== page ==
In 2005, Louisiana completed a state economic impact of the child care industry report. The report was coordinated by the Department of Social Services and the research was spearheaded by the Institute of Infant and Early Childhood Mental Health at Tulane University. The report resulted in bringing to the state’s attention the importance of quality care and early learning experiences. The report reframes the ECE message and enables, when needed, a more subtle approach to bringing attention to the need for state investment. In a state with a strong commitment to recruiting businesses and a focus on providing incentives for investment as part of ongoing recovery efforts, the economic message around ECE has not yet taken firm hold. There is still hesitation in thinking about ECE as an economic issue.
Using Economic Messages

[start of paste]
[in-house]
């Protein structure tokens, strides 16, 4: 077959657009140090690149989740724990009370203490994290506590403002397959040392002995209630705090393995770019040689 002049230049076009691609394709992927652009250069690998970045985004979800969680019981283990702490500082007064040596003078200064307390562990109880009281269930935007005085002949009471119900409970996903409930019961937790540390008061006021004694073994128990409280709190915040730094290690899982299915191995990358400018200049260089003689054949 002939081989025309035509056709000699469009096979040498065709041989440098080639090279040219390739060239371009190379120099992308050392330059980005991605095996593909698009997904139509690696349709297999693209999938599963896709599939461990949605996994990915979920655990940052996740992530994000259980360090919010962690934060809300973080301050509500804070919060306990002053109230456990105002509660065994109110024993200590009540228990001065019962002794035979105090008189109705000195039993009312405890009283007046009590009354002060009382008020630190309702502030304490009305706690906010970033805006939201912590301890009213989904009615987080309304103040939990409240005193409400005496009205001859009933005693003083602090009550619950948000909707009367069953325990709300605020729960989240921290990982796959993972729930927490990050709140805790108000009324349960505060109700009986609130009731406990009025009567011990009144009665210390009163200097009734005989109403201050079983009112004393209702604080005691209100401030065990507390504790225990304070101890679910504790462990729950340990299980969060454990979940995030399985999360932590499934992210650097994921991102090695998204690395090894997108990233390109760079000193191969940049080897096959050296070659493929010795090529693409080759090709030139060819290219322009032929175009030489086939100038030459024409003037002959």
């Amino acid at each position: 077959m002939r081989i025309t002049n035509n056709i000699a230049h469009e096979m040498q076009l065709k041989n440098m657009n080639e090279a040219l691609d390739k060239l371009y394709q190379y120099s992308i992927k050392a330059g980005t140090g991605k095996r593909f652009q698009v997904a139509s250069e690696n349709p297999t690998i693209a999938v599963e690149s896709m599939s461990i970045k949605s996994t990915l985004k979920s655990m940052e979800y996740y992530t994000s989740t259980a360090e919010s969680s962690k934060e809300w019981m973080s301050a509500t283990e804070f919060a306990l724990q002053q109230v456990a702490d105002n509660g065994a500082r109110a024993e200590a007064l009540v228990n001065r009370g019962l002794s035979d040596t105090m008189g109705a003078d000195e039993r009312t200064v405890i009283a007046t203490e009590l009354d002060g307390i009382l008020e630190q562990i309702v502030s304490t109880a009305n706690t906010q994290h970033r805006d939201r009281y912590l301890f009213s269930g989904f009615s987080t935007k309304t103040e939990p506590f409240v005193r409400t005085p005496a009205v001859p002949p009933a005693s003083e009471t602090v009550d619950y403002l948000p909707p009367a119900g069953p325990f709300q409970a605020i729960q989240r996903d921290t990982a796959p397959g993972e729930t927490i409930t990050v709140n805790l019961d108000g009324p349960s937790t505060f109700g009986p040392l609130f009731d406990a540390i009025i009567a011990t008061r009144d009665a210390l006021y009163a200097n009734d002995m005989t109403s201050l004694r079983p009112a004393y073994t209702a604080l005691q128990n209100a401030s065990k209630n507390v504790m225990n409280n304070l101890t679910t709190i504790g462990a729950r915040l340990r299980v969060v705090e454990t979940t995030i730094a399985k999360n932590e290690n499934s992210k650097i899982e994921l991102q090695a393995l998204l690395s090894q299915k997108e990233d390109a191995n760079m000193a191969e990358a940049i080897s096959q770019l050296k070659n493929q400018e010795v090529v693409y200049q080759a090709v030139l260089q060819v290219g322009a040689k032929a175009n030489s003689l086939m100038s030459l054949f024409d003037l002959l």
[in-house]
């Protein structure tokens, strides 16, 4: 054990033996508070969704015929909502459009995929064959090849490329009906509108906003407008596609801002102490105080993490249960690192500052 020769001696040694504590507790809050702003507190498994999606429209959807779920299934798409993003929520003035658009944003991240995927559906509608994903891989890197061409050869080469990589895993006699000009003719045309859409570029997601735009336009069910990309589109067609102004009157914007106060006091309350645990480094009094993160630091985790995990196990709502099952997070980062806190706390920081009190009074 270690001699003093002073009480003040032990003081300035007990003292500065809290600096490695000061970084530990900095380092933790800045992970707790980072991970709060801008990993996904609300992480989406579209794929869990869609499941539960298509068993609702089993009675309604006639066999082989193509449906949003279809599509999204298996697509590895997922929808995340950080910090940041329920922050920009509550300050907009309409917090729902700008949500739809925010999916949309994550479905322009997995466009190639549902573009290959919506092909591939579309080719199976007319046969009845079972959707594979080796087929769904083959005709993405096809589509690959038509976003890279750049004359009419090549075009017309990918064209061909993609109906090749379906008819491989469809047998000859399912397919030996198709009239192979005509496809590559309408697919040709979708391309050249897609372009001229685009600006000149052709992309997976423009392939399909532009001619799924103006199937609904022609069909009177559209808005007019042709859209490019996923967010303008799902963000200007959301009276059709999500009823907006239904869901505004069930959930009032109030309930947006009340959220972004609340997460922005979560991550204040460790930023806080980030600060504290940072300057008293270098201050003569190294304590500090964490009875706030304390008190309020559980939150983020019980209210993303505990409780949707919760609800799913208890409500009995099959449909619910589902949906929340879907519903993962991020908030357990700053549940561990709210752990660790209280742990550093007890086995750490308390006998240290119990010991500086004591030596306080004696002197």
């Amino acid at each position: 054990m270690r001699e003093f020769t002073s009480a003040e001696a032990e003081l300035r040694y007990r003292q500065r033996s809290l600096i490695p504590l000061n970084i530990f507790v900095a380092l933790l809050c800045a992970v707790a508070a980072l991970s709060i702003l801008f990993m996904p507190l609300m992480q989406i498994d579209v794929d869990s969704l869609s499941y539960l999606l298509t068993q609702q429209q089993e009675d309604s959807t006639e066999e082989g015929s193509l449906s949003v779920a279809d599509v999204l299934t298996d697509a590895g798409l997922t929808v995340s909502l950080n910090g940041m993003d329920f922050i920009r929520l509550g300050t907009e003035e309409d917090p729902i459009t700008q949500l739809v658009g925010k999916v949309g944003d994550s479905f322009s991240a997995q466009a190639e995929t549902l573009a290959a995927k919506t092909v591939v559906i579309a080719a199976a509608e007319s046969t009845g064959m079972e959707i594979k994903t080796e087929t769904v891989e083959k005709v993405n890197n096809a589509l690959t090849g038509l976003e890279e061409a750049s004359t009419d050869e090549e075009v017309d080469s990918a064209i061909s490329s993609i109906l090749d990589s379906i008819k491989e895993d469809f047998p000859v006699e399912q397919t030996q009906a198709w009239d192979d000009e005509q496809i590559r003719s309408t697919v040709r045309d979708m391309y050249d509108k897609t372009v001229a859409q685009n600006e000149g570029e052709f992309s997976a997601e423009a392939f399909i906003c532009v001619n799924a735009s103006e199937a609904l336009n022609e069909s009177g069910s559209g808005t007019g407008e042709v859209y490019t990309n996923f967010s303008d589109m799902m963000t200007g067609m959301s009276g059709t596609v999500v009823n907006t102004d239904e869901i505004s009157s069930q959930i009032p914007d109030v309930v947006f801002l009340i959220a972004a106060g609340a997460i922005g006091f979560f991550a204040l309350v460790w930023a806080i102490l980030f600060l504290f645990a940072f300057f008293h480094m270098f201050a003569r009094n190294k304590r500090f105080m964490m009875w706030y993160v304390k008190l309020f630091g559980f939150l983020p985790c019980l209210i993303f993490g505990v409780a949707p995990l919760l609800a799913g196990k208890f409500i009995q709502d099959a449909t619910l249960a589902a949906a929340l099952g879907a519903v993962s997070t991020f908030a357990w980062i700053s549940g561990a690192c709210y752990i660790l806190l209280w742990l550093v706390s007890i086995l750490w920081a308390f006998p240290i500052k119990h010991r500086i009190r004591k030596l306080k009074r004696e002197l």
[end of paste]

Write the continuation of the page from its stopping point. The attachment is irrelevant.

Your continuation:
Louisiana has faced many challenges since Hurricane Katrina in August, 2005, as the economic infrastructure at every level requires significant investment. Thinking about the connections between ECE and economic development in the context of recovery, rebuilding and investing for the future has resulted in some significant ECE investments. An innovative school readiness tax credit enacted through legislative action along with a quality rating system has the potential to greatly benefit the ECE system. These initiatives, coupled with the strategies and approaches gaining traction at the local level, are creating mechanisms for driving ECE investments. All are positive steps in helping families come back to New Orleans. In a recent survey, housing and child care were the top 2 identified needs by families wanting to rebuild and return to the city.